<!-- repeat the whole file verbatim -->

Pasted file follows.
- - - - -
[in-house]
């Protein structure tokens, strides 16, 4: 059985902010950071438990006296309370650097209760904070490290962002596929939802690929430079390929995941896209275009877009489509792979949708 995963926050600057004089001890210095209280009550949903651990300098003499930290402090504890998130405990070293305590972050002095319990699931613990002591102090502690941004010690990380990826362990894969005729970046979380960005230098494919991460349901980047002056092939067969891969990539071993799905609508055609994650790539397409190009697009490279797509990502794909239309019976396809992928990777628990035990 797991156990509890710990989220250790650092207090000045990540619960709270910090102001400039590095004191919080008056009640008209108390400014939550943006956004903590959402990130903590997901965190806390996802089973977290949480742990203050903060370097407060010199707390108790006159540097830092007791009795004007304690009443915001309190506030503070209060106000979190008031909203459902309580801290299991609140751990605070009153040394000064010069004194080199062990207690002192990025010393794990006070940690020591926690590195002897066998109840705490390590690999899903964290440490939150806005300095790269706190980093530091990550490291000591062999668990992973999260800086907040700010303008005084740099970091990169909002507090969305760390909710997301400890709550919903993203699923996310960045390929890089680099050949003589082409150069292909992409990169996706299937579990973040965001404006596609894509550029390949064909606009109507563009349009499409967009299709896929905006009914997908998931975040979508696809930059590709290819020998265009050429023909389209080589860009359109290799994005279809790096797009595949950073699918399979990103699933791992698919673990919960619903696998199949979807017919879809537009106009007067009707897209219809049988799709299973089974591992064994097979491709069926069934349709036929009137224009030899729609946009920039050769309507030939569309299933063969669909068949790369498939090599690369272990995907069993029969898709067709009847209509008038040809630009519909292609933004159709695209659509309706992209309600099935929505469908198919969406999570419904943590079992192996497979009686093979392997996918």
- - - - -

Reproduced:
[in-house]
């Protein structure tokens, strides 16, 4: 059985902010950071438990006296309370650097209760904070490290962002596929939802690929430079390929995941896209275009877009489509792979949708 995963926050600057004089001890210095209280009550949903651990300098003499930290402090504890998130405990070293305590972050002095319990699931613990002591102090502690941004010690990380990826362990894969005729970046979380960005230098494919991460349901980047002056092939067969891969990539071993799905609508055609994650790539397409190009697009490279797509990502794909239309019976396809992928990777628990035990 797991156990509890710990989220250790650092207090000045990540619960709270910090102001400039590095004191919080008056009640008209108390400014939550943006956004903590959402990130903590997901965190806390996802089973977290949480742990203050903060370097407060010199707390108790006159540097830092007791009795004007304690009443915001309190506030503070209060106000979190008031909203459902309580801290299991609140751990605070009153040394000064010069004194080199062990207690002192990025010393794990006070940690020591926690590195002897066998109840705490390590690999899903964290440490939150806005300095790269706190980093530091990550490291000591062999668990992973999260800086907040700010303008005084740099970091990169909002507090969305760390909710997301400890709550919903993203699923996310960045390929890089680099050949003589082409150069292909992409990169996706299937579990973040965001404006596609894509550029390949064909606009109507563009349009499409967009299709896929905006009914997908998931975040979508696809930059590709290819020998265009050429023909389209080589860009359109290799994005279809790096797009595949950073699918399979990103699933791992698919673990919960619903696998199949979807017919879809537009106009007067009707897209219809049988799709299973089974591992064994097979491709069926069934349709036929009137224009030899729609946009920039050769309507030939569309299933063969669909068949790369498939090599690369272990995907069993029969898709067709009847209509008038040809630009519909292609933004159709695209659509309706992209309600099935929505469908198919969406999570419904943590079992192996497979009686093979392997996918």